What bothers me, though, is that some people internalise the ‘wisdom’ that radical reform will lead to disaster – as a consequence of retaliation by wealth – and the servants of wealth in various national governments) This should appal every liberal and democratic bone in our bodies!!! END QUOTE

The point, here, is that a Swedish style social democratic corporatist compromise is not my “perfect ideal” – even though it is *much* better than what we currently confront.

To build an alternative based on the Swedish welfare state would comprise a victory of epic proportions!!! But the struggle for justice is a long and difficult task. It is a task through which we must confront ingrained elements of conservatism deep within the working class itself. And aside from that we face a cultural sphere deeply influenced by Ideology…

Outwardly there is liberty… But with the domination of the cultural sphere by wealth – as Chomsky says – there is a manufacturing [of] consent… People become complicit and passive in the face of their own oppression…

The point here is that we face a long “war of position” – a cultural war for the hearts and minds of the working class; of all oppressed groups; and of all those moved to stand for justice…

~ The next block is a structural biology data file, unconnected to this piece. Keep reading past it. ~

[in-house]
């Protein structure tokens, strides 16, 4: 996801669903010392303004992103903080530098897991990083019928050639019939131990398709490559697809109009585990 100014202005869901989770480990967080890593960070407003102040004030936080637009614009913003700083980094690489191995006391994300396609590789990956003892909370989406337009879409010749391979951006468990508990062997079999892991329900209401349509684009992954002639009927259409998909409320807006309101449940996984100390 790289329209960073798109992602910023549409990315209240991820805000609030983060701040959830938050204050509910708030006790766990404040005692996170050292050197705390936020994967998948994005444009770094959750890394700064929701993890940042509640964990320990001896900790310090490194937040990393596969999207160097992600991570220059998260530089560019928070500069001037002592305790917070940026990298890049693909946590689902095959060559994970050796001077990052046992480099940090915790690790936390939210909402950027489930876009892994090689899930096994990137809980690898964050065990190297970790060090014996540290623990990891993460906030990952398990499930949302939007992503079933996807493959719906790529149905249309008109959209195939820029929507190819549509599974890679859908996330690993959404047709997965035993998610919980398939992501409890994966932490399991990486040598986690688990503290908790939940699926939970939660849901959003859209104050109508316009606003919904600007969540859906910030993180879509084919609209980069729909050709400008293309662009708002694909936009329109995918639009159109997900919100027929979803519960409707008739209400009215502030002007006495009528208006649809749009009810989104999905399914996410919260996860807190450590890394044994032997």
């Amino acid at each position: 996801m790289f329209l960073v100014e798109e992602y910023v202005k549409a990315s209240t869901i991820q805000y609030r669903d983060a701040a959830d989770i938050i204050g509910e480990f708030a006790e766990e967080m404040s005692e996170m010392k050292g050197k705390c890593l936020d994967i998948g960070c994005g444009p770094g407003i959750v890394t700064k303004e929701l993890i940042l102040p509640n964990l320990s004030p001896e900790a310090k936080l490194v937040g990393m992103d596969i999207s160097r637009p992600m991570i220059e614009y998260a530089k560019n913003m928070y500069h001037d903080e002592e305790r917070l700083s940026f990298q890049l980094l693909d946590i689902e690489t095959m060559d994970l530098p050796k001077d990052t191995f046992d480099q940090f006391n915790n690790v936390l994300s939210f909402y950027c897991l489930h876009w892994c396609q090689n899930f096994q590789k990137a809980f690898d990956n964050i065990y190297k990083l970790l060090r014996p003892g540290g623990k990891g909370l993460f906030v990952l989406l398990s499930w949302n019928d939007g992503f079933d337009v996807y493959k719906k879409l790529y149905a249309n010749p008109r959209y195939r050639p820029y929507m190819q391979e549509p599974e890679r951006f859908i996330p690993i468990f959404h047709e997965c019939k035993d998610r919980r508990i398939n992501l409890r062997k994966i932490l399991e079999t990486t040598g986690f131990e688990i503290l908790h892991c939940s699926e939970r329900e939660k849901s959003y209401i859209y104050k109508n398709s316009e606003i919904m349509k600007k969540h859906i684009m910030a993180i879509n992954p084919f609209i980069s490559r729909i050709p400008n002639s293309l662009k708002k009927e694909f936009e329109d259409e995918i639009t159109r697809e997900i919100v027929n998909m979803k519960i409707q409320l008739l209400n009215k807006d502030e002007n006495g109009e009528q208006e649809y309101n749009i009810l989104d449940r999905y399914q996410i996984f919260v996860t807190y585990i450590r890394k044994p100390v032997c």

Maybe more of this later when I formally respond to John and Leonie…

In this struggle, though, there are ‘peaks’ and ‘troughs’… And even were a majority of workers and citizens to realise the case for change: even then progressive forces may not be in a position to implement a socialist program… We would deal not only with the resistance of the local bourgeoisie – but of world capitalism… Such isolation can swiftly degenerate into Stalinism – and is not preferable…

Also of note: It should not be underestimated – the dimensions of the task of building a constituency for socialism… Most are (understandably) deeply immersed in the present – in everyday to day issues: mortgages, groceries, working hours and wages – dominate peoples’ consciousness… To challenge the “Common sense” of capitalism requires a more long-term cultural struggle – which I will consider in my formal response…

Anyway – this is a convoluted way of putting it – but the struggle we are talking about might be such as to span decades… In the meantime it is reasonable to suppose outbursts of struggle will be met with strategic compromise… The point is to be strong enough for such compromise to be agreed to on as favourable terms as possible.

Restoring the ‘mixed economy’ is a good place to start… And over the course of the years we ought also fight for democratisation – through co-operative enterprise, public infrastructure, Government Business Enterprise, collective capital formation and the like…